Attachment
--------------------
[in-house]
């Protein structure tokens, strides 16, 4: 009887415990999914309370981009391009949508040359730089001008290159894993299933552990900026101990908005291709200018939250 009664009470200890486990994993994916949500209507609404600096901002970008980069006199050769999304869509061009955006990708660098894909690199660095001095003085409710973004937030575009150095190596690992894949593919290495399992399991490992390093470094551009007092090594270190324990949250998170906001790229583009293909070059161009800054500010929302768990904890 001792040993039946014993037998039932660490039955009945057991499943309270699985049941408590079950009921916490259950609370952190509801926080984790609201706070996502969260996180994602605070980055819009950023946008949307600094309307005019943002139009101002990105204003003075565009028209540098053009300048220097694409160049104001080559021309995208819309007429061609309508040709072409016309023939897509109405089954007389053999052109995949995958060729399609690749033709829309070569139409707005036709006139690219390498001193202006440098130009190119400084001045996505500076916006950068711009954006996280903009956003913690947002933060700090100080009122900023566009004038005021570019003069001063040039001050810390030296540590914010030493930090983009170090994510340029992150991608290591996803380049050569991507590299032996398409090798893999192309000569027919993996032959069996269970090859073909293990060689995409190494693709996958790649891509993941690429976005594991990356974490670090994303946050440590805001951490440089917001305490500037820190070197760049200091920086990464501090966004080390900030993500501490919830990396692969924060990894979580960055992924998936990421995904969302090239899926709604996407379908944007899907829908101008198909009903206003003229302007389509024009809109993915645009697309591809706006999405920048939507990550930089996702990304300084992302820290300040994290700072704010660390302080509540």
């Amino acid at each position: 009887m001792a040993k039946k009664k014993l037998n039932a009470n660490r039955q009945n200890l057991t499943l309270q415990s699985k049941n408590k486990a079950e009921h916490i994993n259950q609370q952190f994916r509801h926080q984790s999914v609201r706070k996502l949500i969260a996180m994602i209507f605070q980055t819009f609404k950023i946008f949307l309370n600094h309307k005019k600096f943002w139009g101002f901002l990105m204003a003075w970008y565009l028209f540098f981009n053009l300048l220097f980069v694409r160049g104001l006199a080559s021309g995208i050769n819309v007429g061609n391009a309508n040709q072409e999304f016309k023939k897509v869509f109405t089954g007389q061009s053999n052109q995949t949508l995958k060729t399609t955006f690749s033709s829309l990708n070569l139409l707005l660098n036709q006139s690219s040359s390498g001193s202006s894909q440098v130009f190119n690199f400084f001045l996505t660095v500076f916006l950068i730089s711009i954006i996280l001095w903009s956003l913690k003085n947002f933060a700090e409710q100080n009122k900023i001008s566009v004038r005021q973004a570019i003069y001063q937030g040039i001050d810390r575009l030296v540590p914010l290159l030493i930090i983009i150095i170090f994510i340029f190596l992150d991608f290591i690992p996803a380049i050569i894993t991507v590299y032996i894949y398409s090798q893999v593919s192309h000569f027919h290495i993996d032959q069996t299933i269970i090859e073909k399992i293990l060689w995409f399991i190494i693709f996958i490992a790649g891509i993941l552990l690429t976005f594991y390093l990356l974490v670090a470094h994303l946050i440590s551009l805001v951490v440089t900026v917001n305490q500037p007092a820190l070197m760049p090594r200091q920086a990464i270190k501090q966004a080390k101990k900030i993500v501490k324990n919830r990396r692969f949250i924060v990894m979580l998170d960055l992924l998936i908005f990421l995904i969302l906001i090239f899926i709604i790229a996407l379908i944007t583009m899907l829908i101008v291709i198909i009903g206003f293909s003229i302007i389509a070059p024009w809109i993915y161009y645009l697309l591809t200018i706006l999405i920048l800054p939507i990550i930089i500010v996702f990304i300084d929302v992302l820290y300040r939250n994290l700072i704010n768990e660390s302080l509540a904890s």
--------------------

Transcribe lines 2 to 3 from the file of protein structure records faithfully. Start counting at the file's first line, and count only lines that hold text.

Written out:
């Protein structure tokens, strides 16, 4: 009887415990999914309370981009391009949508040359730089001008290159894993299933552990900026101990908005291709200018939250 009664009470200890486990994993994916949500209507609404600096901002970008980069006199050769999304869509061009955006990708660098894909690199660095001095003085409710973004937030575009150095190596690992894949593919290495399992399991490992390093470094551009007092090594270190324990949250998170906001790229583009293909070059161009800054500010929302768990904890 001792040993039946014993037998039932660490039955009945057991499943309270699985049941408590079950009921916490259950609370952190509801926080984790609201706070996502969260996180994602605070980055819009950023946008949307600094309307005019943002139009101002990105204003003075565009028209540098053009300048220097694409160049104001080559021309995208819309007429061609309508040709072409016309023939897509109405089954007389053999052109995949995958060729399609690749033709829309070569139409707005036709006139690219390498001193202006440098130009190119400084001045996505500076916006950068711009954006996280903009956003913690947002933060700090100080009122900023566009004038005021570019003069001063040039001050810390030296540590914010030493930090983009170090994510340029992150991608290591996803380049050569991507590299032996398409090798893999192309000569027919993996032959069996269970090859073909293990060689995409190494693709996958790649891509993941690429976005594991990356974490670090994303946050440590805001951490440089917001305490500037820190070197760049200091920086990464501090966004080390900030993500501490919830990396692969924060990894979580960055992924998936990421995904969302090239899926709604996407379908944007899907829908101008198909009903206003003229302007389509024009809109993915645009697309591809706006999405920048939507990550930089996702990304300084992302820290300040994290700072704010660390302080509540």
């Amino acid at each position: 009887m001792a040993k039946k009664k014993l037998n039932a009470n660490r039955q009945n200890l057991t499943l309270q415990s699985k049941n408590k486990a079950e009921h916490i994993n259950q609370q952190f994916r509801h926080q984790s999914v609201r706070k996502l949500i969260a996180m994602i209507f605070q980055t819009f609404k950023i946008f949307l309370n600094h309307k005019k600096f943002w139009g101002f901002l990105m204003a003075w970008y565009l028209f540098f981009n053009l300048l220097f980069v694409r160049g104001l006199a080559s021309g995208i050769n819309v007429g061609n391009a309508n040709q072409e999304f016309k023939k897509v869509f109405t089954g007389q061009s053999n052109q995949t949508l995958k060729t399609t955006f690749s033709s829309l990708n070569l139409l707005l660098n036709q006139s690219s040359s390498g001193s202006s894909q440098v130009f190119n690199f400084f001045l996505t660095v500076f916006l950068i730089s711009i954006i996280l001095w903009s956003l913690k003085n947002f933060a700090e409710q100080n009122k900023i001008s566009v004038r005021q973004a570019i003069y001063q937030g040039i001050d810390r575009l030296v540590p914010l290159l030493i930090i983009i150095i170090f994510i340029f190596l992150d991608f290591i690992p996803a380049i050569i894993t991507v590299y032996i894949y398409s090798q893999v593919s192309h000569f027919h290495i993996d032959q069996t299933i269970i090859e073909k399992i293990l060689w995409f399991i190494i693709f996958i490992a790649g891509i993941l552990l690429t976005f594991y390093l990356l974490v670090a470094h994303l946050i440590s551009l805001v951490v440089t900026v917001n305490q500037p007092a820190l070197m760049p090594r200091q920086a990464i270190k501090q966004a080390k101990k900030i993500v501490k324990n919830r990396r692969f949250i924060v990894m979580l998170d960055l992924l998936i908005f990421l995904i969302l906001i090239f899926i709604i790229a996407l379908i944007t583009m899907l829908i101008v291709i198909i009903g206003f293909s003229i302007i389509a070059p024009w809109i993915y161009y645009l697309l591809t200018i706006l999405i920048l800054p939507i990550i930089i500010v996702f990304i300084d929302v992302l820290y300040r939250n994290l700072i704010n768990e660390s302080l509540a904890s």